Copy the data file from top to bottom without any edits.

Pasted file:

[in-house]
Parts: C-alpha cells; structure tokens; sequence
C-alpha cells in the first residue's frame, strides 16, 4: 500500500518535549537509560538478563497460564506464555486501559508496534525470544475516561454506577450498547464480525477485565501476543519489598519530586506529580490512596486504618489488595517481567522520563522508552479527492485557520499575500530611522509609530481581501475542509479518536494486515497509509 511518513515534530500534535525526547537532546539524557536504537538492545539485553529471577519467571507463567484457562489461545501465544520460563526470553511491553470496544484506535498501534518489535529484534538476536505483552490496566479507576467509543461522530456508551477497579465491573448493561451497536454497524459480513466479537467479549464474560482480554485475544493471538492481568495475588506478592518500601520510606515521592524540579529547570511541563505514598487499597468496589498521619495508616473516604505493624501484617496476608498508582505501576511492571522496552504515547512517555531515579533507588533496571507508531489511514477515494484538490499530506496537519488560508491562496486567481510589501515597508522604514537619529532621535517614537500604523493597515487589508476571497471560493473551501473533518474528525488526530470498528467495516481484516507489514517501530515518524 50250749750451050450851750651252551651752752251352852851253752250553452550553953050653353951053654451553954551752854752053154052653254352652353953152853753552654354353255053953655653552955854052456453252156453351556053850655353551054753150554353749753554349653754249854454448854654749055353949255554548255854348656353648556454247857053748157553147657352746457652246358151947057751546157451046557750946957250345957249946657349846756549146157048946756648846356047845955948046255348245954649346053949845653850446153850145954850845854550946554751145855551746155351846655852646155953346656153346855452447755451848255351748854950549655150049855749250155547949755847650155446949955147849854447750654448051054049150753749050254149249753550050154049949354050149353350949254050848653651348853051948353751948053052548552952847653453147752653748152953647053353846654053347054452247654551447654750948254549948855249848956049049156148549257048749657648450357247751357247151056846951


[in-house]
Parts: C-alpha cells; structure tokens; sequence
C-alpha cells in the first residue's frame, strides 16, 4: 500500500518535549537509560538478563497460564506464555486501559508496534525470544475516561454506577450498547464480525477485565501476543519489598519530586506529580490512596486504618489488595517481567522520563522508552479527492485557520499575500530611522509609530481581501475542509479518536494486515497509509 511518513515534530500534535525526547537532546539524557536504537538492545539485553529471577519467571507463567484457562489461545501465544520460563526470553511491553470496544484506535498501534518489535529484534538476536505483552490496566479507576467509543461522530456508551477497579465491573448493561451497536454497524459480513466479537467479549464474560482480554485475544493471538492481568495475588506478592518500601520510606515521592524540579529547570511541563505514598487499597468496589498521619495508616473516604505493624501484617496476608498508582505501576511492571522496552504515547512517555531515579533507588533496571507508531489511514477515494484538490499530506496537519488560508491562496486567481510589501515597508522604514537619529532621535517614537500604523493597515487589508476571497471560493473551501473533518474528525488526530470498528467495516481484516507489514517501530515518524 50250749750451050450851750651252551651752752251352852851253752250553452550553953050653353951053654451553954551752854752053154052653254352652353953152853753552654354353255053953655653552955854052456453252156453351556053850655353551054753150554353749753554349653754249854454448854654749055353949255554548255854348656353648556454247857053748157553147657352746457652246358151947057751546157451046557750946957250345957249946657349846756549146157048946756648846356047845955948046255348245954649346053949845653850446153850145954850845854550946554751145855551746155351846655852646155953346656153346855452447755451848255351748854950549655150049855749250155547949755847650155446949955147849854447750654448051054049150753749050254149249753550050154049949354050149353350949254050848653651348853051948353751948053052548552952847653453147752653748152953647053353846654053347054452247654551447654750948254549948855249848956049049156148549257048749657648450357247751357247151056846951